Second, and relatedly, we are prioritizing clarity of workflow in this Notebook. It should be crystal clear how we are moving from an xts object of ETF returns to creating a new XTS object of two returns plus one correlation. The goal is for any collaborators, including my future self, to open this Notebook and see the workflow. If that collaborator finds this step to be unnecessary and has a more clever solution – that’s fantastic because it means this document is intelligible enough to serve as the basis for more sophisticated work.

    Let’s go ahead and use this function. We will pass in a time series of Information Technology ETF returns and a window of size 20 for the rolling correlation.

    Alright, the function seems to have succeeded in building that new xts object and storing the rolling correlation. Now we will use dygraphs to visualize this rolling correlation over time and see if anything jumps out as interesting or puzzling.

    The correlation between the Tech ETF and the S&P 500 ETF seems quite high. It dipped a bit in the middle of 2009 and again towards the end of 2013. It would be interesting to see if this was true of the other sector ETFs as well. In other words, were these periods of generally declining correlations, or was it limited to the technology/S&P 500 relationship?

    The best way to do some exploratory analysis on that is, no surprise, build a shiny app that allows users to choose their own sectors and rolling windows. We’ll do that next time – see you in a few days!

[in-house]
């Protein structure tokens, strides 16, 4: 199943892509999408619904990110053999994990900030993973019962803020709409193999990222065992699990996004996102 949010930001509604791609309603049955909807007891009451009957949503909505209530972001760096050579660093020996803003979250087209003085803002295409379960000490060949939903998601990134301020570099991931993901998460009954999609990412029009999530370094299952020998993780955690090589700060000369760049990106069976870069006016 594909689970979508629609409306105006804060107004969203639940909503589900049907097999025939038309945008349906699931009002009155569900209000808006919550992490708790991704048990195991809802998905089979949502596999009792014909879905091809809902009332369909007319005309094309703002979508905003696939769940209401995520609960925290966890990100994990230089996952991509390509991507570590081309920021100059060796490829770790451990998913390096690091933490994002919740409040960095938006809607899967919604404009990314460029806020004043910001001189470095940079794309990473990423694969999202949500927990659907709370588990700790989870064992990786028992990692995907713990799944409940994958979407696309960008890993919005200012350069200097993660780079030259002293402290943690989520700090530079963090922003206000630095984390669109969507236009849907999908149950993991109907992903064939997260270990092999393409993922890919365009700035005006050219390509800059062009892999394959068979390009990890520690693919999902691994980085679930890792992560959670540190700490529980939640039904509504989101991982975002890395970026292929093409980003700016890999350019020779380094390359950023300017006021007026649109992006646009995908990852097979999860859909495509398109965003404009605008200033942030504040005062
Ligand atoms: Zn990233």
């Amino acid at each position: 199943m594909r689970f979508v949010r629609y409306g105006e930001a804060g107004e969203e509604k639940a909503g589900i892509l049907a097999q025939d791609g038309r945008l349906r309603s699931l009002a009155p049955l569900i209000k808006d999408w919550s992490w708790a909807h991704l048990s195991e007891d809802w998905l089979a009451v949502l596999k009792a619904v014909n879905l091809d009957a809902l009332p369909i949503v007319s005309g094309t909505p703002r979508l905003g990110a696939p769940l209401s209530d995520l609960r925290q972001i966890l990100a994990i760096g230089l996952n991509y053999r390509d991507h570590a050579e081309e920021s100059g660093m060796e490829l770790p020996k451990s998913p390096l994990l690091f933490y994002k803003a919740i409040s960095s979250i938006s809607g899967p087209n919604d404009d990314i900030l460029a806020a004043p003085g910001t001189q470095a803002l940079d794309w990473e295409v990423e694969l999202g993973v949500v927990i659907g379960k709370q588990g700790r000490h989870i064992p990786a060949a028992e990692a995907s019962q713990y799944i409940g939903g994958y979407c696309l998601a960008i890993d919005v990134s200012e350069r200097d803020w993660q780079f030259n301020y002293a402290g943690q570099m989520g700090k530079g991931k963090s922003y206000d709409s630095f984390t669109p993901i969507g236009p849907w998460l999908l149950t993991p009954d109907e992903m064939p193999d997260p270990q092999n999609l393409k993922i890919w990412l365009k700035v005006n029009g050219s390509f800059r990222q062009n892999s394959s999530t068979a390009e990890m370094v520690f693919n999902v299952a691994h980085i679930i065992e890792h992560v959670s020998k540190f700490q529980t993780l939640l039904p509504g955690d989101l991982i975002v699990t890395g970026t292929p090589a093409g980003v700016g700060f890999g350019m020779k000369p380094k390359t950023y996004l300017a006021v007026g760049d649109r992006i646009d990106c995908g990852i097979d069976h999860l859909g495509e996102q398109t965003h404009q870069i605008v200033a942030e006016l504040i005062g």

To leave a comment for the author, please follow the link and comment on their blog: RStudio. offers daily e-mail updates about R news and tutorials on topics such as: Data science, Big Data, R jobs, visualization (ggplot2, Boxplots, maps, animation), programming (RStudio, Sweave, LaTeX, SQL, Eclipse, git, hadoop, Web Scraping) statistics (regression, PCA, time series, trading) and more...

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  • GitHub Growth Appears Scale Free

    (This article was first published on The Pith of Performance, and kindly contributed to R-bloggers)

    In 2013, a blogger claimed that the growth of GitHub (GH) users follows a certain type of diffusion model called Bass diffusion. Growth here refers to the number of unique user IDs as a function of time, not the number project repositories, which can have a high degree of multiplicity.